black hole

Among the vastness of space, Earth is pretty stinking small. Compare it to our sun, and you get a really astonishing idea of what I'm talking about; it suddenly puts your time here on Earth into perspective. Now take new research from Peking University into consideration, and suddenly you feel like an ant standing next to the Burj Khalifa.

Recently collected data says deep within the early universe lies a gigantic black hole that's an incredible 12 billion times more massive than our Sun. 12 BILLION, WITH A "B." Researchers believe the immense mass occurred just after the Big Bang happened—and at a very high rate, which is unusual for black holes. Growth is typically nullified by the energy released by black holes, according to Bram Venemans, an astronomer at the Max Planck Institute.

"This black hole must have grown close to a maximum rate for most of its lifetime without the growth being stopped by energy output," Venemans said.

Hence the unfathomable size. Stare up into the sky, and imagine staring at that monster's face.

This is one of the largest black holes ever found (it's scary to think there are black holes that could be larger), though don't worry about it somehow swallowing up our little slice of paradise; it's estimated to be over 12.8 billion light years away, and the light researchers are seeing is from 900 million years following the Big Bang, which scientists believe occurred nearly 14 billion years ago.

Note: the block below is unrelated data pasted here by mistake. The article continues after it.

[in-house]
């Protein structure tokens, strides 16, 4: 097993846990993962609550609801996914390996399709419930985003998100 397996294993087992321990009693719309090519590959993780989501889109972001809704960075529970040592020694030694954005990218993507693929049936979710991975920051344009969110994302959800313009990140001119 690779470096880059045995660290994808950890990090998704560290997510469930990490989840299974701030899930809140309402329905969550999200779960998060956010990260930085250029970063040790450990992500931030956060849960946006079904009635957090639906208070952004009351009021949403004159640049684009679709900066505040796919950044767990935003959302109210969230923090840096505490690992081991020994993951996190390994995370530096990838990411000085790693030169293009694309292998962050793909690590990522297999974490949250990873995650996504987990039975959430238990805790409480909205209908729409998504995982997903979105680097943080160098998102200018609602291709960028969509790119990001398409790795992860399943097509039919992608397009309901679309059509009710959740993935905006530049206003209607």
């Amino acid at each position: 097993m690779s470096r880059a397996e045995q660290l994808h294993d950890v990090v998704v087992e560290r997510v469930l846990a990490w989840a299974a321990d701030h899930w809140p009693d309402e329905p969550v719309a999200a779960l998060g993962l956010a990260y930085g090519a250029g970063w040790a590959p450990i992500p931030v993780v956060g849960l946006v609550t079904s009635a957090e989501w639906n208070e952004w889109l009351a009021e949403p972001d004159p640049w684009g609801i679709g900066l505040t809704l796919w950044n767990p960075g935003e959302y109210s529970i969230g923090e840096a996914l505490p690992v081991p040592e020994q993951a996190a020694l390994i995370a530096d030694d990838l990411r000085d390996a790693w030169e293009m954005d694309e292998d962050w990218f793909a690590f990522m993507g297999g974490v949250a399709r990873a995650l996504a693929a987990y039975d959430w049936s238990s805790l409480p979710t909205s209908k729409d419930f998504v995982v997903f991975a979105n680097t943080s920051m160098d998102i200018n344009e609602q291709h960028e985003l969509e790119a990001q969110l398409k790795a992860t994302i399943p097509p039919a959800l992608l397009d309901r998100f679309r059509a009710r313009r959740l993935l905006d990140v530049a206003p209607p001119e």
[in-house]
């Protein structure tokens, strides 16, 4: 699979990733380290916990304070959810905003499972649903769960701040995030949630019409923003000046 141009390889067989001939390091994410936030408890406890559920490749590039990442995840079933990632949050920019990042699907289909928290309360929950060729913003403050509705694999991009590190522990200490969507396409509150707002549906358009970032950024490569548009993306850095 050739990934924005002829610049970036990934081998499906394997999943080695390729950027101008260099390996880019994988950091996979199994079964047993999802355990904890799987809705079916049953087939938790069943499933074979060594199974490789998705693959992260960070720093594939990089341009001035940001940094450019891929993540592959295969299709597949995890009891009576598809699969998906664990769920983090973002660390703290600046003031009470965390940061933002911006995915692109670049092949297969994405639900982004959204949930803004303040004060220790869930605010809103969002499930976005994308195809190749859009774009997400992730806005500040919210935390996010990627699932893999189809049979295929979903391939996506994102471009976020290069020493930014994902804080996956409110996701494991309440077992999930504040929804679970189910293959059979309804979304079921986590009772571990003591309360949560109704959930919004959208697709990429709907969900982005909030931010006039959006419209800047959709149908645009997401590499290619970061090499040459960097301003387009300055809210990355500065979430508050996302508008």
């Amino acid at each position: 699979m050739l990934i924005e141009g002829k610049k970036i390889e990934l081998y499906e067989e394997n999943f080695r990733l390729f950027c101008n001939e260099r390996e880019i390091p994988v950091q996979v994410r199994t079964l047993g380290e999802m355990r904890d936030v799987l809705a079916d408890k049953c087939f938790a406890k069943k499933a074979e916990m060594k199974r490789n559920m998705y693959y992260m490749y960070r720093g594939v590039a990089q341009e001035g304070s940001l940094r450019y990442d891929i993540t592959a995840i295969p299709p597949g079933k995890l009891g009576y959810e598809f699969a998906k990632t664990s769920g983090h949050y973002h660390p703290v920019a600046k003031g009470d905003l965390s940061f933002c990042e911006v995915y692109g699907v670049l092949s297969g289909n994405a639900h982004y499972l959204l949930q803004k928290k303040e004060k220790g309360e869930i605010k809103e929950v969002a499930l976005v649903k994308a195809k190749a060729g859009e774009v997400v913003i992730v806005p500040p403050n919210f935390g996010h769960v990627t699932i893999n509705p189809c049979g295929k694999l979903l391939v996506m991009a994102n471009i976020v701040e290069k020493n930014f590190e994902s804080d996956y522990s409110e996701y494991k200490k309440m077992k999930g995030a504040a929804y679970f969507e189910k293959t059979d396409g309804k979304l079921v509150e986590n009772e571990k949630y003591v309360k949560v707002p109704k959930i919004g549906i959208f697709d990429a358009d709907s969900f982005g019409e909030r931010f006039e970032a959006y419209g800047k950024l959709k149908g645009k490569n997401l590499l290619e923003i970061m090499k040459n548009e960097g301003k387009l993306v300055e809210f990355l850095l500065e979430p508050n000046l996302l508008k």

How is it even possible to observe such a thing? Researchers utilize tools to analyze the luminosity surrounding the area, which then gives them the data they need to estimate the size. And, wow, it's large.

"Using spectroscopy we can detect the emission of light surrounding black holes, then we can use the properties of this gas and the distance of this gas to estimate the mass of the black hole," said Xue-Bing Wu, one of the lead researchers.

It just further highlights how small you and everyone you love really are.